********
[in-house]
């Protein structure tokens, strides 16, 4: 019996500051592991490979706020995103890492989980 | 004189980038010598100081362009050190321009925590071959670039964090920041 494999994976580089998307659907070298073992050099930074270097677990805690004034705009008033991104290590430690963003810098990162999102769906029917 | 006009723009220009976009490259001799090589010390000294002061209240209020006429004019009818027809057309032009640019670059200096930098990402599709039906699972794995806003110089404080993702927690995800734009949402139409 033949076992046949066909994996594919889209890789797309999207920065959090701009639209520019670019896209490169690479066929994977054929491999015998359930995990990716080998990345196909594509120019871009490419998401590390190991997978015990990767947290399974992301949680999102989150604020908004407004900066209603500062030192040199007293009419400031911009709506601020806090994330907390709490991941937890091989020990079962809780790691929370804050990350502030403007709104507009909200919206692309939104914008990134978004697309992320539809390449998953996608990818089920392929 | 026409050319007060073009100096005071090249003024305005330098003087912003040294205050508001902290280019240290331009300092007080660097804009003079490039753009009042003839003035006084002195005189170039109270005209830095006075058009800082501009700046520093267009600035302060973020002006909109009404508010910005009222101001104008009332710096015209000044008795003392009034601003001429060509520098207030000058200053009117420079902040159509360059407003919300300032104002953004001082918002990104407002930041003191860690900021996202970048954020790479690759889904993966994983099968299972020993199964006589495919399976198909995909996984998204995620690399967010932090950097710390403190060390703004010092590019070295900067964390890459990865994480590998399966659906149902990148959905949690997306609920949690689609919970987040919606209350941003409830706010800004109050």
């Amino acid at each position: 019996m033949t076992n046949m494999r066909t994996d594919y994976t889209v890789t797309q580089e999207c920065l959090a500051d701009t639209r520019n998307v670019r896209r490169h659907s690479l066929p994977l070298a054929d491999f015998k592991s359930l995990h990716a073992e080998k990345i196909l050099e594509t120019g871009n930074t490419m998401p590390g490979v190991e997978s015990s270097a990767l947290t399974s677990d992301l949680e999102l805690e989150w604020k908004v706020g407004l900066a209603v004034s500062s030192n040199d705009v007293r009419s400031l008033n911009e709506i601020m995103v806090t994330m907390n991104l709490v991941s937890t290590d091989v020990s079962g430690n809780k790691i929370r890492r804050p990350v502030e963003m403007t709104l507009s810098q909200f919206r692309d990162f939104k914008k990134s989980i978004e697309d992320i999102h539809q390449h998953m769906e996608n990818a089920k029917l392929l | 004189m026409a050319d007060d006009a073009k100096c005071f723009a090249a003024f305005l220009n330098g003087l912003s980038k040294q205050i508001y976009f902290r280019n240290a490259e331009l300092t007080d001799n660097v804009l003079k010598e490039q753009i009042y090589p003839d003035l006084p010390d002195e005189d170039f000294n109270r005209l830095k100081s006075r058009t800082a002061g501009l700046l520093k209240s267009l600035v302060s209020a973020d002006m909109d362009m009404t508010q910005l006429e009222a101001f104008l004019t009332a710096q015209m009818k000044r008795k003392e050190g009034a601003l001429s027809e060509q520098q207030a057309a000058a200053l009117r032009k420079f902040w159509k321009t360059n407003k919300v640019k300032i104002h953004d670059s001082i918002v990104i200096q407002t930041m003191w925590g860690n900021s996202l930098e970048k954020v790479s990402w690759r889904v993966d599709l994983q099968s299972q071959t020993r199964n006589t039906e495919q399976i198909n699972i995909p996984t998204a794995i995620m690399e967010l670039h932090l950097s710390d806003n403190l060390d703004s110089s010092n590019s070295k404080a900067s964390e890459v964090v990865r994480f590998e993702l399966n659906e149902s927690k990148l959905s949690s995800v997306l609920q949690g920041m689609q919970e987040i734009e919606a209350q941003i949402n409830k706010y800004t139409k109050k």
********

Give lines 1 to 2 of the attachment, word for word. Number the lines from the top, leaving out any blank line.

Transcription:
[in-house]
């Protein structure tokens, strides 16, 4: 019996500051592991490979706020995103890492989980 | 004189980038010598100081362009050190321009925590071959670039964090920041 494999994976580089998307659907070298073992050099930074270097677990805690004034705009008033991104290590430690963003810098990162999102769906029917 | 006009723009220009976009490259001799090589010390000294002061209240209020006429004019009818027809057309032009640019670059200096930098990402599709039906699972794995806003110089404080993702927690995800734009949402139409 033949076992046949066909994996594919889209890789797309999207920065959090701009639209520019670019896209490169690479066929994977054929491999015998359930995990990716080998990345196909594509120019871009490419998401590390190991997978015990990767947290399974992301949680999102989150604020908004407004900066209603500062030192040199007293009419400031911009709506601020806090994330907390709490991941937890091989020990079962809780790691929370804050990350502030403007709104507009909200919206692309939104914008990134978004697309992320539809390449998953996608990818089920392929 | 026409050319007060073009100096005071090249003024305005330098003087912003040294205050508001902290280019240290331009300092007080660097804009003079490039753009009042003839003035006084002195005189170039109270005209830095006075058009800082501009700046520093267009600035302060973020002006909109009404508010910005009222101001104008009332710096015209000044008795003392009034601003001429060509520098207030000058200053009117420079902040159509360059407003919300300032104002953004001082918002990104407002930041003191860690900021996202970048954020790479690759889904993966994983099968299972020993199964006589495919399976198909995909996984998204995620690399967010932090950097710390403190060390703004010092590019070295900067964390890459990865994480590998399966659906149902990148959905949690997306609920949690689609919970987040919606209350941003409830706010800004109050």